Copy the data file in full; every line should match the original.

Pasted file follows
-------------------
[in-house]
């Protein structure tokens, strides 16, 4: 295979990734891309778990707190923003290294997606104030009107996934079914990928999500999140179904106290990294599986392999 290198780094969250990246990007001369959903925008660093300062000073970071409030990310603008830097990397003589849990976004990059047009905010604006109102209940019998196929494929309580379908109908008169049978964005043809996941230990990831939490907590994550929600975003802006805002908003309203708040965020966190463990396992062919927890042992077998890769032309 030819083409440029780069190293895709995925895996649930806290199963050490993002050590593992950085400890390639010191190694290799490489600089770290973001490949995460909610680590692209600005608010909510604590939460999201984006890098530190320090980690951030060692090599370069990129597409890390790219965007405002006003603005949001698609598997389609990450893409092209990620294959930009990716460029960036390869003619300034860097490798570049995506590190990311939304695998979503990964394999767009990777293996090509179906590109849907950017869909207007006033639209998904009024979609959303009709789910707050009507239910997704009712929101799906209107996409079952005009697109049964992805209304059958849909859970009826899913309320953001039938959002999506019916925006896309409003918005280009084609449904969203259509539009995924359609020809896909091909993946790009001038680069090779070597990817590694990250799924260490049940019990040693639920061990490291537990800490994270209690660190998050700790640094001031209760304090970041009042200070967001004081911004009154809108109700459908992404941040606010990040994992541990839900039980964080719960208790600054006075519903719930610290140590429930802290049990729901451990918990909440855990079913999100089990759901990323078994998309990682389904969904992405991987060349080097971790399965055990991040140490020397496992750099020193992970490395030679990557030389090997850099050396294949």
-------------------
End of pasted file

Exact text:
[in-house]
């Protein structure tokens, strides 16, 4: 295979990734891309778990707190923003290294997606104030009107996934079914990928999500999140179904106290990294599986392999 290198780094969250990246990007001369959903925008660093300062000073970071409030990310603008830097990397003589849990976004990059047009905010604006109102209940019998196929494929309580379908109908008169049978964005043809996941230990990831939490907590994550929600975003802006805002908003309203708040965020966190463990396992062919927890042992077998890769032309 030819083409440029780069190293895709995925895996649930806290199963050490993002050590593992950085400890390639010191190694290799490489600089770290973001490949995460909610680590692209600005608010909510604590939460999201984006890098530190320090980690951030060692090599370069990129597409890390790219965007405002006003603005949001698609598997389609990450893409092209990620294959930009990716460029960036390869003619300034860097490798570049995506590190990311939304695998979503990964394999767009990777293996090509179906590109849907950017869909207007006033639209998904009024979609959303009709789910707050009507239910997704009712929101799906209107996409079952005009697109049964992805209304059958849909859970009826899913309320953001039938959002999506019916925006896309409003918005280009084609449904969203259509539009995924359609020809896909091909993946790009001038680069090779070597990817590694990250799924260490049940019990040693639920061990490291537990800490994270209690660190998050700790640094001031209760304090970041009042200070967001004081911004009154809108109700459908992404941040606010990040994992541990839900039980964080719960208790600054006075519903719930610290140590429930802290049990729901451990918990909440855990079913999100089990759901990323078994998309990682389904969904992405991987060349080097971790399965055990991040140490020397496992750099020193992970490395030679990557030389090997850099050396294949």